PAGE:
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Testimony Blocked in Intelligence Inquiry


From NPR News, this is ALL THINGS CONSIDERED. I'm Michele Norris.

On Capitol Hill today, allegations of conspiracy and cover-up were flying. The forum was a hearing before the Senate Judiciary Committee, and the subject was a classified military intelligence unit called Able Danger. At the last minute, the Pentagon barred a number of key witnesses from appearing. That decision provoked an angry reaction from both Republican and Democratic senators who wondered aloud what the Pentagon may be trying to hide. NPR's Mary Louise Kelly was at today's hearing and has our report.


Today's hearing was originally called to get to the bottom of the Able Danger controversy. The now-disbanded military unit has been making headlines for six weeks now since allegations first appeared that the team turned up valuable information on Mohamed Atta and other 9/11 hijackers more than a year before the terrorist attacks. But from the start of today's hearing it was clear the focus would be on more recent Pentagon activities, namely the move to forbid testimony from officials with direct knowledge of Able Danger. Arlen Specter, the Pennsylvania Republican who chairs the committee, said he can't understand why the Defense Department is, quote, "stonewalling."

Senator ARLEN SPECTER (Republican, Pennsylvania): I was surprised to find that the Department of Defense has ordered five key witnesses not to testify; some of them military, some civilian. That looks to me as if it may be obstruction of the committee's activities, something we will have to determine.

KELLY: Others among the five senators present were quick to chime in. Delaware Democrat Joe Biden called the Pentagon move a big mistake, and Senator Charles Grassley, an Iowa Republican, blasted the Pentagon for trying to prevent Congress from carrying out its oversight responsibilities.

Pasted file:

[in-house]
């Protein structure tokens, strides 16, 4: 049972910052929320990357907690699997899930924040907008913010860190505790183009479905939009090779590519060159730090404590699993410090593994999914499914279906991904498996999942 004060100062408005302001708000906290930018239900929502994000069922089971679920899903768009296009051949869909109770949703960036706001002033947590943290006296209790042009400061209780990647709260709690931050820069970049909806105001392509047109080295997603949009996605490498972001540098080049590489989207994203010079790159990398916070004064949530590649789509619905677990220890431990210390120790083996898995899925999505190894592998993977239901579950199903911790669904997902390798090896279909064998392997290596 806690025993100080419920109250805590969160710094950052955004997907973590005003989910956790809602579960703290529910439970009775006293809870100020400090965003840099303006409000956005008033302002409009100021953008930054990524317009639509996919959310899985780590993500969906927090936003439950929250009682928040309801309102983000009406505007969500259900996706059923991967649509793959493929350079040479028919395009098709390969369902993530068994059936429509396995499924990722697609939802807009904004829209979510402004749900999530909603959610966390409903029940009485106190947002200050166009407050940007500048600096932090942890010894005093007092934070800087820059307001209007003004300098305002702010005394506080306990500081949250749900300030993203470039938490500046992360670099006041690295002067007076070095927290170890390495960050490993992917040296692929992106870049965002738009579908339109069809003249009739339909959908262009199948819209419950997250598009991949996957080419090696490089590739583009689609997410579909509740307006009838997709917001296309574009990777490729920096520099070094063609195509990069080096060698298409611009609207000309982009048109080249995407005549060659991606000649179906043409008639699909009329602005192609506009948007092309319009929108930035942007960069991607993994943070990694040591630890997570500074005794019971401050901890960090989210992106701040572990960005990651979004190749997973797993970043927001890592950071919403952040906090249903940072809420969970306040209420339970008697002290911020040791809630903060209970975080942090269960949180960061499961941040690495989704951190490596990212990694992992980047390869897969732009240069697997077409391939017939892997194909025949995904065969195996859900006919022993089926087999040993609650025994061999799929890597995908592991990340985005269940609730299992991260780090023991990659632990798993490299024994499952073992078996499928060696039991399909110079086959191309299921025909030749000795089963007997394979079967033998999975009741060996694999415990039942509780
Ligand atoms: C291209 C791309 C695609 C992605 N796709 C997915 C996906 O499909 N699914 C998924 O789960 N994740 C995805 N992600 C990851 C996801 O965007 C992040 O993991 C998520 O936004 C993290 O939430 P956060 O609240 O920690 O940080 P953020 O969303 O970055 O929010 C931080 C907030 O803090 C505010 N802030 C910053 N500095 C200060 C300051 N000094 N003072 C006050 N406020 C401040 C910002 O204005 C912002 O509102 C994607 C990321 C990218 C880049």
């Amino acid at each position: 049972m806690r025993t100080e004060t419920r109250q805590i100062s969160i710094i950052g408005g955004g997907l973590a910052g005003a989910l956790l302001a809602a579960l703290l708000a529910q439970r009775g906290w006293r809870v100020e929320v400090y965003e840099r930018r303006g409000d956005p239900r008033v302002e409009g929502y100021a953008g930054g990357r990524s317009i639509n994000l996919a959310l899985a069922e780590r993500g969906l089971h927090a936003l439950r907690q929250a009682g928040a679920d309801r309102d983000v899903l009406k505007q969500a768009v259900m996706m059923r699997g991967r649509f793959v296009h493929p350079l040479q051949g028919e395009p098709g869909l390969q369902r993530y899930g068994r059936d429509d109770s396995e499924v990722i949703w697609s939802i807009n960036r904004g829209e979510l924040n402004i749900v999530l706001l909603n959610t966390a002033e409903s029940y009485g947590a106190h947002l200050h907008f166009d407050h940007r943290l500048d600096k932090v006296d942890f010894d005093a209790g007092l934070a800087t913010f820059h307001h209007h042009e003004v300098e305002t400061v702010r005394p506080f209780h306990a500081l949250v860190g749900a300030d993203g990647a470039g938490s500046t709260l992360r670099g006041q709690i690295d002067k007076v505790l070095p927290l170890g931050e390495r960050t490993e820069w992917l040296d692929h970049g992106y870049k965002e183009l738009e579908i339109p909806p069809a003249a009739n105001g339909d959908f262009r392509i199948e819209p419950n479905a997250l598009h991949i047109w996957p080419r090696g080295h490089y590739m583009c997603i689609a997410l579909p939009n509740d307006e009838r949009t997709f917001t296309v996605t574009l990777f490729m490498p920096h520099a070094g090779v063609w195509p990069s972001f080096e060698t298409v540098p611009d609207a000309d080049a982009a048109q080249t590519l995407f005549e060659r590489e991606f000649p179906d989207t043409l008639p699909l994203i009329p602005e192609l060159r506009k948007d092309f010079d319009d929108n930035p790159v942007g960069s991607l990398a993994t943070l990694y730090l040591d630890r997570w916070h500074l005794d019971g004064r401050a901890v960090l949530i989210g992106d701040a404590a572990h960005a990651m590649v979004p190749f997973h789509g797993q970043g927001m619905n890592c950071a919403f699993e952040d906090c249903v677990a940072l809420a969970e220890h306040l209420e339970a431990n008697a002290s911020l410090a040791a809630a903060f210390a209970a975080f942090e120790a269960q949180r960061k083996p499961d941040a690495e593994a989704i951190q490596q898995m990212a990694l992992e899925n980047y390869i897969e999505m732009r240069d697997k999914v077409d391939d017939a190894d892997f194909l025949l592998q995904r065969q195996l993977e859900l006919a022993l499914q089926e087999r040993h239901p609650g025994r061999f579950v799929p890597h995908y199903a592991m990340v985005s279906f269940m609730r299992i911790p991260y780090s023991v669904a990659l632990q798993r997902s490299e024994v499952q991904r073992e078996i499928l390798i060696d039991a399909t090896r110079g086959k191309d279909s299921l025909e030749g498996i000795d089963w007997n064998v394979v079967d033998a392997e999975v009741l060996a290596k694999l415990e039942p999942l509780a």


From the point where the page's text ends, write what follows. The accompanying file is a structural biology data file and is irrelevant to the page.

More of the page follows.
Senator CHARLES GRASSLEY (Republican, Iowa): What's at stake here is whether or not Congress is going to fulfill its constitutional responsibility and whether or not we're going to let people that come up here with a lot of ribbons and a lot of stars on their shoulders just embarrass us and get away with it.

KELLY: A Pentagon spokesman, Major Paul Swiergosz, declined to speak on tape about why, if it has nothing to hide, the Defense Department is blocking testimony. Swiergosz would say only, quote, "We have expressed our security concerns and believe it is simply not possible to discuss Able Danger in any great detail in any public forum."

That left the one Pentagon official who did testify today in the hot seat. William Dugan is a retired Air Force colonel now responsible for the oversight of intelligence activities at the Defense Department. Dugan described his knowledge of the Able Danger program as `very limited,' and his response to many of the questions aimed at him was `I don't know.'

That drew the wrath of Senator Specter. Specter pressed repeatedly on one of the central questions raised by the Able Danger controversy: If Defense officials knew about Atta before 9/11, why wasn't that intelligence shared with the FBI?

Sen. SPECTER: Should it have been disclosed? That's my question. Your last answer was circuitous and not to the point. Should it have been disclosed if it might have prevented 9/11?

Colonel WILLIAM DUGAN (Retired; US Air Force): If it was properly collected, yes.

Sen. SPECTER: Well, was it properly collected?

Col. DUGAN: I don't know, sir.

KELLY: Mark Zaid, a lawyer for two of the witnesses prevented from testifying, used part of his time to try to refocus senators on the big picture. Zaid cited an Able Danger chart--now lost--that allegedly showed Atta and other al-Qaeda suspects.

Mr. MARK ZAID (Lawyer): The focus should be on identifying the current location of the other several dozen possible terrorists that were on that Mohamed Atta chart as to whether or not they are planning to commit terrorist acts against the United States today.

KELLY: But the senators weren't biting. In fact, the focus on the Pentagon and its blocking of witnesses meant that few new details emerged today about the actual substance of the Able Danger operation. A clearly frustrated Senator Specter said he may hold more hearings, but after two hours and 20 minutes, he announced he was suspending today's proceedings, quote, "in the hopes that we'll get some better answers." Mary Louise Kelly, NPR News, Washington. Transcript provided by NPR, Copyright NPR.

Mary Louise Kelly is a co-host of All Things Considered, NPR's award-winning afternoon newsmagazine.